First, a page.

My Point of View: National farm policy should reflect our shared values

Published 8:45 pm Tuesday, June 25, 2024

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My Point of View by Jennifer Vogt-Erickson

Our member of Congress, Brad Finstad, serves the interests of the biggest farmers to the detriment of everyone else he represents in this district.

Jennifer Vogt-Erickson

Finstad runs interference for big farmers when the topic of farm size comes up. On the Groundwork podcast in March, the interviewer noted, “So you kind of see this division that’s in farm country, of the 1.9 million farms, 173,000 [9%] are doing 87% of production.”

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Finstad took a weirdly defensive posture regarding this shocking statistic, saying, “So politicians and policymakers and the executive branch like to cherry pick data to try to pit people against each other. So that data set that you just used was really a springboard for some Democrats and actually the secretary [Tom Vilsack] to talk about the farm size. Too big of farms, corporate farms, family farms, hobby farms. They want to tell us what this ideal Norman Rockwell painting of a farm is. You know, three hogs in the front yard with the red barn with white trim and 100 acres in the back.”

Ironically, I think people are more inclined to accept how expensive our farm subsidies are if they maintain an idyllic, outdated picture of farming, not the heavily industrialized version that the bulk of our production now comes from.

Did we really want the outcome of our taxpayer assistance to farmers to result in hyper-concentrated agricultural production? I doubt Finstad would encourage his constituents to take a closer inspection of the USDA census numbers and see how decimated the middle is as a result of decades of farm bill provisions that give an advantage to big farms.

The policies Finstad supports, in fact, give larger producers more leverage to swallow up ever more of their remaining neighbors’ farms. The top 10% of farms raked in 80% of agricultural subsidies between 1995 and 2021, and the top 1% got over 25% of subsidies.

One major segment of subsidies is crop insurance. Farmers pay only 38% of the cost of their insurance, while taxpayers foot the remaining 62% of the cost. More than half the subsidies are for corn and soybeans. There are no acreage caps on this exorbitantly subsidized rate, so this government assistance is an incentive for farms to get bigger and take advantage of economies of scale while still managing their risk on the taxpayers’ dime.

The public cost of subsidizing this private insurance coverage has risen steeply over the past few decades and will keep climbing as climate change-related disasters become more intense.

Related to this, I want to reiterate a correction I made to my last column in case you didn’t see it in last week’s paper. The correct percentage of farm income in Freeborn County from government subsidies was about 7% in 2022, which was an unusually high farm income year. The average net farm income from government payments was 21% in Minnesota from 2015 to 2022.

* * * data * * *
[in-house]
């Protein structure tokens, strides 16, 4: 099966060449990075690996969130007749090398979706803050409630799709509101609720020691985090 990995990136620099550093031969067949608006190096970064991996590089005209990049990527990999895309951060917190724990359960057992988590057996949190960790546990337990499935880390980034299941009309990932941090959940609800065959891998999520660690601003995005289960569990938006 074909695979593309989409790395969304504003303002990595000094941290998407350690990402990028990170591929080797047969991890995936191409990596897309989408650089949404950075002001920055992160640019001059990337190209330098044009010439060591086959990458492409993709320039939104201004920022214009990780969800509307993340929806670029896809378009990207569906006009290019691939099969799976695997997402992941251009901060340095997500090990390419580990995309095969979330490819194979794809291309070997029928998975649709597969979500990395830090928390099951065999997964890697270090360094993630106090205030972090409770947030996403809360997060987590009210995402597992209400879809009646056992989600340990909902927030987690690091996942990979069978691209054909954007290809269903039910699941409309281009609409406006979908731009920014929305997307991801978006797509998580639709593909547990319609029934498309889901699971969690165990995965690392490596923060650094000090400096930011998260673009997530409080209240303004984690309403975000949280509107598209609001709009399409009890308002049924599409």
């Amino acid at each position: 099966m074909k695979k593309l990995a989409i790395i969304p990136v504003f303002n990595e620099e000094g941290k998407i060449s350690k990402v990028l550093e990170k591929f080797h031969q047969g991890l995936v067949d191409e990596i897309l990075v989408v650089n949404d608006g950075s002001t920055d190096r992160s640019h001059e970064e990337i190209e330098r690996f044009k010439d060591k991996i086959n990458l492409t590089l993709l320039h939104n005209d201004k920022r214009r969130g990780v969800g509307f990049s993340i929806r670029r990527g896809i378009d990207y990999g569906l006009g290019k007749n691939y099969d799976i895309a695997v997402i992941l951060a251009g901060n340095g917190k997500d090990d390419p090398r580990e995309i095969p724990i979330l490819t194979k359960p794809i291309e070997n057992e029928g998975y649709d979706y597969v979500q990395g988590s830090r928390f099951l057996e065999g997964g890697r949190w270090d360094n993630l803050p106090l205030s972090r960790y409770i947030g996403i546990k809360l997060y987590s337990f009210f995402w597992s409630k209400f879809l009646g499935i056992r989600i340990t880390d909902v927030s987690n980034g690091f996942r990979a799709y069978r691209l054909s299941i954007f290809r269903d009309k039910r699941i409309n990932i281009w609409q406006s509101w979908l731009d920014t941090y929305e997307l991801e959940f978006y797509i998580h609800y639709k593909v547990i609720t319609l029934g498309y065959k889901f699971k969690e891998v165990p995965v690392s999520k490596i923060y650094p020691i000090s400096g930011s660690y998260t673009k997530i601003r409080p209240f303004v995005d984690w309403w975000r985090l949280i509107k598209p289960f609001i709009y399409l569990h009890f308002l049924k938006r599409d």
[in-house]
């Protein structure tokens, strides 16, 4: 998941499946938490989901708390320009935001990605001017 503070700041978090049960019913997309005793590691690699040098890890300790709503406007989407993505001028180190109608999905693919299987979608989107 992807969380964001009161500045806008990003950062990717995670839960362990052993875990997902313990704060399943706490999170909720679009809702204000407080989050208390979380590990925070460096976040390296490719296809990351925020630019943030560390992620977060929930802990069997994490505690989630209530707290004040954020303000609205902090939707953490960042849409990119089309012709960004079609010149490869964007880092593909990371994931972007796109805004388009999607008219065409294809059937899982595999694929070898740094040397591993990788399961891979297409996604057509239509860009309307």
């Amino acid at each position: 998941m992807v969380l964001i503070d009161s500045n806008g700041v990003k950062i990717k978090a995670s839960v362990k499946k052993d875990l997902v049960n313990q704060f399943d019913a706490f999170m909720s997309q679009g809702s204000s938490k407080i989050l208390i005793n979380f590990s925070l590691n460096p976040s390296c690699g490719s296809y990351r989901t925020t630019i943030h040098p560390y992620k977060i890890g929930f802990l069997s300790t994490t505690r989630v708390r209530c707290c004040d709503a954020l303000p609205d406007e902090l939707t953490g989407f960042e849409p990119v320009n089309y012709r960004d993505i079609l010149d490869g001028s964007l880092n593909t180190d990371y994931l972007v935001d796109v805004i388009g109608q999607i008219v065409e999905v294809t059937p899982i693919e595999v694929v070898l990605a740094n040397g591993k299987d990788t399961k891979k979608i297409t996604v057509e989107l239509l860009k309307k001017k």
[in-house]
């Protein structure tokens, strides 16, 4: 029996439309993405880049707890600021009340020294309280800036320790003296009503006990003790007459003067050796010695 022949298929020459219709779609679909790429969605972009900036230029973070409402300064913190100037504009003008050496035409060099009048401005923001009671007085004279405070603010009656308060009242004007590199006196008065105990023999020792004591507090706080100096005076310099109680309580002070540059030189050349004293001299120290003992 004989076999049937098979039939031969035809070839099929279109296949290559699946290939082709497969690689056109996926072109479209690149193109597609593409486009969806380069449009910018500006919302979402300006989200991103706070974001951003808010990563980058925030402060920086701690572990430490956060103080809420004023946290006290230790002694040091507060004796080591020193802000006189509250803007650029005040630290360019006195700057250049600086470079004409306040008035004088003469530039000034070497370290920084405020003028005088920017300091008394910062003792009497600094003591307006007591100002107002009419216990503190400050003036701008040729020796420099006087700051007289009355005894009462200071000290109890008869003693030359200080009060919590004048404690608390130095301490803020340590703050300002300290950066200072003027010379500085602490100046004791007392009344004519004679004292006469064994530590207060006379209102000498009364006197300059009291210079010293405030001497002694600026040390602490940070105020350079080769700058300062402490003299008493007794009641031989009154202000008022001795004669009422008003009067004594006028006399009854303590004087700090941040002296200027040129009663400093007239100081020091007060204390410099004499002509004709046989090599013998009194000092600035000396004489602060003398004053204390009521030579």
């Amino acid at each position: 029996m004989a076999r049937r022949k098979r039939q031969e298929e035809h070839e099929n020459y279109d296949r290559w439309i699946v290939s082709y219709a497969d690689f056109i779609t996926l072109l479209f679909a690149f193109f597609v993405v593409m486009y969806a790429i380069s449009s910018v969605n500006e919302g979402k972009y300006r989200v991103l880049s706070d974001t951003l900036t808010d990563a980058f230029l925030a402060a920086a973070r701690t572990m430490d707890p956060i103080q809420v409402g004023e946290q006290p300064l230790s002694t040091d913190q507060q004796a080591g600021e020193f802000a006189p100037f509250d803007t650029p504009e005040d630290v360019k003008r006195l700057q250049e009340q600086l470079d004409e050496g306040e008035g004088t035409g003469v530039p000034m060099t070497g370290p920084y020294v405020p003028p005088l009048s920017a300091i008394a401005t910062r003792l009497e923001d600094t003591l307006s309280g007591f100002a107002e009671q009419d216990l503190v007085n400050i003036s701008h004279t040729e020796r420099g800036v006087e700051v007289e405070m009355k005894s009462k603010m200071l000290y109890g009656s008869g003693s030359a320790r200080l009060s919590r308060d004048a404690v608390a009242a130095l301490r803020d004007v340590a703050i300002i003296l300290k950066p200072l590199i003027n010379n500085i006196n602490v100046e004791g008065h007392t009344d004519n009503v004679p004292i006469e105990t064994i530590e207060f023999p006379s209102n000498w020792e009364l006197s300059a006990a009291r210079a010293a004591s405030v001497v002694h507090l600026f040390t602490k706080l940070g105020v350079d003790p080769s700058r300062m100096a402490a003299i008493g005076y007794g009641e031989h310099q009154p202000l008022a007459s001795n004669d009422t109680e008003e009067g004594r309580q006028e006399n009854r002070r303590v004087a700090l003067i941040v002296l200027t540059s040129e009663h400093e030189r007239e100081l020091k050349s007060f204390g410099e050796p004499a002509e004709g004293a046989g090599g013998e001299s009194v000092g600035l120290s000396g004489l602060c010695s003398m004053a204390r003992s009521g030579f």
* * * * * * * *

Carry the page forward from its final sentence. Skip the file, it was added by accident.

At the beginning of June, Finstad recognized Christensen Farms of Sleepy Eye on the House floor, congratulating them for being the biggest hog producer in Minnesota and one of the top 10 biggest hog producers in the U.S. on its 50th anniversary.

Greg Howard, president of Christensen Farms, donated $5,000 to Brad Finstad’s Field of Dreams PAC in December 2023.

Powerful players scratching each other’s backs. It’s a huge turn-off to voters.

The farm bill, too, is a prime example of crony capitalism, for the benefit of a few instead of the many. Finstad is a big farmer in the pocket of even bigger farmers when he goes to Capitol Hill.

“Get big or get out” farm policies have squeezed people out of small rural communities in the past 50 years. Brown county, where Finstad and Christensen Farms are from, has lost over 10% of its population in that time. Freeborn County has lost nearly 20% of its population.

Our communities have shrunk as farms have expanded.

Instead of someone who goes to bat for the powerful few, would you rather support someone who will lace it through for “bottom up and middle out” policies? If so, Rachel Bohman is the candidate for you.

Our farm policy should reflect our shared values — producing nutritious food, maintaining health and protecting the environment which is our life support system. Right now, our farm bill is not serving those objectives well. It’s tuned to the interests of huge farmers, commodity associations, grain traders and agribusiness giants — and their objective is reaping profits and extracting value.

Happy Independence Day next week. Support independent local businesses and growers. Believe in our rural communities and invest in them. Know our worth is way more than a dollar value, and vote for Rachel Bohman for Congress.

Jennifer Vogt-Erickson is a member of the Freeborn County DFL Party.